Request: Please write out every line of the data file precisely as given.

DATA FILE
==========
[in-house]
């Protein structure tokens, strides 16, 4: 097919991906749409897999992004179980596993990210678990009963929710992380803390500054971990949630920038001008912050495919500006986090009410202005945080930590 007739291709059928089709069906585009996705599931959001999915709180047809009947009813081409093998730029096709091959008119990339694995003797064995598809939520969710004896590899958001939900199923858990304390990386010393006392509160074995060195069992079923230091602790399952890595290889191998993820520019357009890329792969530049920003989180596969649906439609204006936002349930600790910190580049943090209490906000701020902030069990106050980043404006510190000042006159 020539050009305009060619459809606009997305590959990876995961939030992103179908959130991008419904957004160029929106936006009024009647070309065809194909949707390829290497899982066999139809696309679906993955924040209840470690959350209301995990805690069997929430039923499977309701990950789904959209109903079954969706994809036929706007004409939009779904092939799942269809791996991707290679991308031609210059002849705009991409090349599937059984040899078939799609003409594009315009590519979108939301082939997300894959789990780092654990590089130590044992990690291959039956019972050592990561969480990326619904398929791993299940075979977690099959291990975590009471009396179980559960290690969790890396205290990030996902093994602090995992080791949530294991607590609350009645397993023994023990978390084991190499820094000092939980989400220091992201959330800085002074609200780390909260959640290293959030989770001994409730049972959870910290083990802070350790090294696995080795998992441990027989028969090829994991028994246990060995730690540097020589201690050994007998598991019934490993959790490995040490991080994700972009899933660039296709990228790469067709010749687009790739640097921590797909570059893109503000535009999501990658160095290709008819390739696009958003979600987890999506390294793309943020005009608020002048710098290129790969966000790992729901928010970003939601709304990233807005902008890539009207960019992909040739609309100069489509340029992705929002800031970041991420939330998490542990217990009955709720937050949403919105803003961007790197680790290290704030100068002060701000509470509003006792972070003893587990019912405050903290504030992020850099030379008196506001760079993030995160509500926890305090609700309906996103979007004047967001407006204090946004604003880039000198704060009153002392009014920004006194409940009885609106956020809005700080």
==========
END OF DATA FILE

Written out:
[in-house]
């Protein structure tokens, strides 16, 4: 097919991906749409897999992004179980596993990210678990009963929710992380803390500054971990949630920038001008912050495919500006986090009410202005945080930590 007739291709059928089709069906585009996705599931959001999915709180047809009947009813081409093998730029096709091959008119990339694995003797064995598809939520969710004896590899958001939900199923858990304390990386010393006392509160074995060195069992079923230091602790399952890595290889191998993820520019357009890329792969530049920003989180596969649906439609204006936002349930600790910190580049943090209490906000701020902030069990106050980043404006510190000042006159 020539050009305009060619459809606009997305590959990876995961939030992103179908959130991008419904957004160029929106936006009024009647070309065809194909949707390829290497899982066999139809696309679906993955924040209840470690959350209301995990805690069997929430039923499977309701990950789904959209109903079954969706994809036929706007004409939009779904092939799942269809791996991707290679991308031609210059002849705009991409090349599937059984040899078939799609003409594009315009590519979108939301082939997300894959789990780092654990590089130590044992990690291959039956019972050592990561969480990326619904398929791993299940075979977690099959291990975590009471009396179980559960290690969790890396205290990030996902093994602090995992080791949530294991607590609350009645397993023994023990978390084991190499820094000092939980989400220091992201959330800085002074609200780390909260959640290293959030989770001994409730049972959870910290083990802070350790090294696995080795998992441990027989028969090829994991028994246990060995730690540097020589201690050994007998598991019934490993959790490995040490991080994700972009899933660039296709990228790469067709010749687009790739640097921590797909570059893109503000535009999501990658160095290709008819390739696009958003979600987890999506390294793309943020005009608020002048710098290129790969966000790992729901928010970003939601709304990233807005902008890539009207960019992909040739609309100069489509340029992705929002800031970041991420939330998490542990217990009955709720937050949403919105803003961007790197680790290290704030100068002060701000509470509003006792972070003893587990019912405050903290504030992020850099030379008196506001760079993030995160509500926890305090609700309906996103979007004047967001407006204090946004604003880039000198704060009153002392009014920004006194409940009885609106956020809005700080």